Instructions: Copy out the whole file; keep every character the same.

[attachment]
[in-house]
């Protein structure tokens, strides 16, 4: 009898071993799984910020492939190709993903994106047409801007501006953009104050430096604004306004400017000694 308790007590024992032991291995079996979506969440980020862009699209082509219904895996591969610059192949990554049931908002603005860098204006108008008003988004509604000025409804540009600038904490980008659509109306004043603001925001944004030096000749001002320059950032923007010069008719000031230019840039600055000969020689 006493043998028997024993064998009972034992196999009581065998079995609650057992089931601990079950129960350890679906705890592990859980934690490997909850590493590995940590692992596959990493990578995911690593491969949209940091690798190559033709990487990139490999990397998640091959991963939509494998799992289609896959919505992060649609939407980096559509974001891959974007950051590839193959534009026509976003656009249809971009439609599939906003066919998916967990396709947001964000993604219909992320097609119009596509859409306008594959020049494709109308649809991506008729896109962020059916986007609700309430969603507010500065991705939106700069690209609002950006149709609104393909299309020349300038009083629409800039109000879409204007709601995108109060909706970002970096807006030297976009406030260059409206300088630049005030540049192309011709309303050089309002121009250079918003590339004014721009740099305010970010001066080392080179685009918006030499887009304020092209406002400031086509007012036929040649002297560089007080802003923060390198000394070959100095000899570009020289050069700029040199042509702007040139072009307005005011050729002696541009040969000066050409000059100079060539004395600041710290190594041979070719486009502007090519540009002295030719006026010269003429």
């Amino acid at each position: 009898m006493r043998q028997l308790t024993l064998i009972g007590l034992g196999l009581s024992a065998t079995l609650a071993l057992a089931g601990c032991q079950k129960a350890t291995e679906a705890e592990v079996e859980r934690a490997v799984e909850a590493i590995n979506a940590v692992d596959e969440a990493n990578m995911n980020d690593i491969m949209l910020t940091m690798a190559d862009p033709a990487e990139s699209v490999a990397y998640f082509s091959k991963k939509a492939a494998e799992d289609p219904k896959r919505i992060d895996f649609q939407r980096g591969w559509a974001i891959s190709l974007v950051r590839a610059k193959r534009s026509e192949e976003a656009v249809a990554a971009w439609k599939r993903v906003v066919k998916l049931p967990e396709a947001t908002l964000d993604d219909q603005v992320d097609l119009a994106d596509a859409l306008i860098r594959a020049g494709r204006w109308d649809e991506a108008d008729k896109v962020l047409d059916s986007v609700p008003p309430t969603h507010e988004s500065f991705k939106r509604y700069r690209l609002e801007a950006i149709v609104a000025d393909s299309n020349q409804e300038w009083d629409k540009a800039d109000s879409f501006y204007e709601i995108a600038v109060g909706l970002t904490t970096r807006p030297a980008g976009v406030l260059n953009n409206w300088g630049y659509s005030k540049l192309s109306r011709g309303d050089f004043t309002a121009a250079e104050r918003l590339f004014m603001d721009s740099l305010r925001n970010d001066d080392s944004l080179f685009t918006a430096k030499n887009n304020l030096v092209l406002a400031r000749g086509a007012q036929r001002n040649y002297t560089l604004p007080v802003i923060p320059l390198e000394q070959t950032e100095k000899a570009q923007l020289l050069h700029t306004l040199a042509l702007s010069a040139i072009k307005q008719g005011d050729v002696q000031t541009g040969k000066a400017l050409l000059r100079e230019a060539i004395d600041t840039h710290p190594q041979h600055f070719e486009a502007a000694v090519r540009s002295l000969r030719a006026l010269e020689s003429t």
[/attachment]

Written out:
[in-house]
């Protein structure tokens, strides 16, 4: 009898071993799984910020492939190709993903994106047409801007501006953009104050430096604004306004400017000694 308790007590024992032991291995079996979506969440980020862009699209082509219904895996591969610059192949990554049931908002603005860098204006108008008003988004509604000025409804540009600038904490980008659509109306004043603001925001944004030096000749001002320059950032923007010069008719000031230019840039600055000969020689 006493043998028997024993064998009972034992196999009581065998079995609650057992089931601990079950129960350890679906705890592990859980934690490997909850590493590995940590692992596959990493990578995911690593491969949209940091690798190559033709990487990139490999990397998640091959991963939509494998799992289609896959919505992060649609939407980096559509974001891959974007950051590839193959534009026509976003656009249809971009439609599939906003066919998916967990396709947001964000993604219909992320097609119009596509859409306008594959020049494709109308649809991506008729896109962020059916986007609700309430969603507010500065991705939106700069690209609002950006149709609104393909299309020349300038009083629409800039109000879409204007709601995108109060909706970002970096807006030297976009406030260059409206300088630049005030540049192309011709309303050089309002121009250079918003590339004014721009740099305010970010001066080392080179685009918006030499887009304020092209406002400031086509007012036929040649002297560089007080802003923060390198000394070959100095000899570009020289050069700029040199042509702007040139072009307005005011050729002696541009040969000066050409000059100079060539004395600041710290190594041979070719486009502007090519540009002295030719006026010269003429």
């Amino acid at each position: 009898m006493r043998q028997l308790t024993l064998i009972g007590l034992g196999l009581s024992a065998t079995l609650a071993l057992a089931g601990c032991q079950k129960a350890t291995e679906a705890e592990v079996e859980r934690a490997v799984e909850a590493i590995n979506a940590v692992d596959e969440a990493n990578m995911n980020d690593i491969m949209l910020t940091m690798a190559d862009p033709a990487e990139s699209v490999a990397y998640f082509s091959k991963k939509a492939a494998e799992d289609p219904k896959r919505i992060d895996f649609q939407r980096g591969w559509a974001i891959s190709l974007v950051r590839a610059k193959r534009s026509e192949e976003a656009v249809a990554a971009w439609k599939r993903v906003v066919k998916l049931p967990e396709a947001t908002l964000d993604d219909q603005v992320d097609l119009a994106d596509a859409l306008i860098r594959a020049g494709r204006w109308d649809e991506a108008d008729k896109v962020l047409d059916s986007v609700p008003p309430t969603h507010e988004s500065f991705k939106r509604y700069r690209l609002e801007a950006i149709v609104a000025d393909s299309n020349q409804e300038w009083d629409k540009a800039d109000s879409f501006y204007e709601i995108a600038v109060g909706l970002t904490t970096r807006p030297a980008g976009v406030l260059n953009n409206w300088g630049y659509s005030k540049l192309s109306r011709g309303d050089f004043t309002a121009a250079e104050r918003l590339f004014m603001d721009s740099l305010r925001n970010d001066d080392s944004l080179f685009t918006a430096k030499n887009n304020l030096v092209l406002a400031r000749g086509a007012q036929r001002n040649y002297t560089l604004p007080v802003i923060p320059l390198e000394q070959t950032e100095k000899a570009q923007l020289l050069h700029t306004l040199a042509l702007s010069a040139i072009k307005q008719g005011d050729v002696q000031t541009g040969k000066a400017l050409l000059r100079e230019a060539i004395d600041t840039h710290p190594q041979h600055f070719e486009a502007a000694v090519r540009s002295l000969r030719a006026l010269e020689s003429t």